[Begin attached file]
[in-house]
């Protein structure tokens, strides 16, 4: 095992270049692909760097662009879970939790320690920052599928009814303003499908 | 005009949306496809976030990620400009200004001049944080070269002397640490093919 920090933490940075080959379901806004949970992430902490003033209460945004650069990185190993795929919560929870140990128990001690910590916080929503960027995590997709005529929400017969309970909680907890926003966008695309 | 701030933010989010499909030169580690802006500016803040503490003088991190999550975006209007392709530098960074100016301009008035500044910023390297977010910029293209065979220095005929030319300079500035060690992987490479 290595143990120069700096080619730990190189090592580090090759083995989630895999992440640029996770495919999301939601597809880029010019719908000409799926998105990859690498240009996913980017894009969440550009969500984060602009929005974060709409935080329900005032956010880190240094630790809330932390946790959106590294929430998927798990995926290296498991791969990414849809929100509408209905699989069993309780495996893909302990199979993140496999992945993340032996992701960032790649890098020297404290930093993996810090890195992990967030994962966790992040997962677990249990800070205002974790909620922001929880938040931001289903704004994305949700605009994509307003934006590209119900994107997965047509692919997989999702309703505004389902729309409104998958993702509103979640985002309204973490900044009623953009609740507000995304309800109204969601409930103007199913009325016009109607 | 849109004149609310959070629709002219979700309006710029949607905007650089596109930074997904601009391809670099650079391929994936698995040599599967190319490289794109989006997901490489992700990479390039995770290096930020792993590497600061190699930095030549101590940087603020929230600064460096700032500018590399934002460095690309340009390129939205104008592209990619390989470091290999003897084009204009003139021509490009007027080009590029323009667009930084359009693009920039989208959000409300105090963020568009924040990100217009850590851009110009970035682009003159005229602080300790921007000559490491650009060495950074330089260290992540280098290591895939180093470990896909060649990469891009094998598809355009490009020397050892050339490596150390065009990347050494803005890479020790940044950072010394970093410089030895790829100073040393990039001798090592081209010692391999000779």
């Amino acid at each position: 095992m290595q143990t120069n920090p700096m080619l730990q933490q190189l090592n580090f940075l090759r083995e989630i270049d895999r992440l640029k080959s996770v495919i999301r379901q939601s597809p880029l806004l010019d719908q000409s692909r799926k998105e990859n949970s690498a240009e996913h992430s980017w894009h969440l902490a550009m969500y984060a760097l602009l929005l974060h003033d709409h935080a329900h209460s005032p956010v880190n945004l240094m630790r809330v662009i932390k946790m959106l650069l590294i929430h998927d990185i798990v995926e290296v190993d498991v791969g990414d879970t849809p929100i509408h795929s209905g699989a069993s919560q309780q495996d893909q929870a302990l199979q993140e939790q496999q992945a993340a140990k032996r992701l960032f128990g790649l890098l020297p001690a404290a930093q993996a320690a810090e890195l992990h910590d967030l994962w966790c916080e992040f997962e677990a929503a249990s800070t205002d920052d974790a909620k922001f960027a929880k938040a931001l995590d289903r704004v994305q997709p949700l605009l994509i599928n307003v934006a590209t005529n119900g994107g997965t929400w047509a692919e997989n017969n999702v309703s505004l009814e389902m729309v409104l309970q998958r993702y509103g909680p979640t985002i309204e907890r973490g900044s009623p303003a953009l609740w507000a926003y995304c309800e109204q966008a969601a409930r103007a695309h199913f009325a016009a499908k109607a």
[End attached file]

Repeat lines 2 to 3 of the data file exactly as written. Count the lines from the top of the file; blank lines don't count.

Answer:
């Protein structure tokens, strides 16, 4: 095992270049692909760097662009879970939790320690920052599928009814303003499908 | 005009949306496809976030990620400009200004001049944080070269002397640490093919 920090933490940075080959379901806004949970992430902490003033209460945004650069990185190993795929919560929870140990128990001690910590916080929503960027995590997709005529929400017969309970909680907890926003966008695309 | 701030933010989010499909030169580690802006500016803040503490003088991190999550975006209007392709530098960074100016301009008035500044910023390297977010910029293209065979220095005929030319300079500035060690992987490479 290595143990120069700096080619730990190189090592580090090759083995989630895999992440640029996770495919999301939601597809880029010019719908000409799926998105990859690498240009996913980017894009969440550009969500984060602009929005974060709409935080329900005032956010880190240094630790809330932390946790959106590294929430998927798990995926290296498991791969990414849809929100509408209905699989069993309780495996893909302990199979993140496999992945993340032996992701960032790649890098020297404290930093993996810090890195992990967030994962966790992040997962677990249990800070205002974790909620922001929880938040931001289903704004994305949700605009994509307003934006590209119900994107997965047509692919997989999702309703505004389902729309409104998958993702509103979640985002309204973490900044009623953009609740507000995304309800109204969601409930103007199913009325016009109607 | 849109004149609310959070629709002219979700309006710029949607905007650089596109930074997904601009391809670099650079391929994936698995040599599967190319490289794109989006997901490489992700990479390039995770290096930020792993590497600061190699930095030549101590940087603020929230600064460096700032500018590399934002460095690309340009390129939205104008592209990619390989470091290999003897084009204009003139021509490009007027080009590029323009667009930084359009693009920039989208959000409300105090963020568009924040990100217009850590851009110009970035682009003159005229602080300790921007000559490491650009060495950074330089260290992540280098290591895939180093470990896909060649990469891009094998598809355009490009020397050892050339490596150390065009990347050494803005890479020790940044950072010394970093410089030895790829100073040393990039001798090592081209010692391999000779």
């Amino acid at each position: 095992m290595q143990t120069n920090p700096m080619l730990q933490q190189l090592n580090f940075l090759r083995e989630i270049d895999r992440l640029k080959s996770v495919i999301r379901q939601s597809p880029l806004l010019d719908q000409s692909r799926k998105e990859n949970s690498a240009e996913h992430s980017w894009h969440l902490a550009m969500y984060a760097l602009l929005l974060h003033d709409h935080a329900h209460s005032p956010v880190n945004l240094m630790r809330v662009i932390k946790m959106l650069l590294i929430h998927d990185i798990v995926e290296v190993d498991v791969g990414d879970t849809p929100i509408h795929s209905g699989a069993s919560q309780q495996d893909q929870a302990l199979q993140e939790q496999q992945a993340a140990k032996r992701l960032f128990g790649l890098l020297p001690a404290a930093q993996a320690a810090e890195l992990h910590d967030l994962w966790c916080e992040f997962e677990a929503a249990s800070t205002d920052d974790a909620k922001f960027a929880k938040a931001l995590d289903r704004v994305q997709p949700l605009l994509i599928n307003v934006a590209t005529n119900g994107g997965t929400w047509a692919e997989n017969n999702v309703s505004l009814e389902m729309v409104l309970q998958r993702y509103g909680p979640t985002i309204e907890r973490g900044s009623p303003a953009l609740w507000a926003y995304c309800e109204q966008a969601a409930r103007a695309h199913f009325a016009a499908k109607a």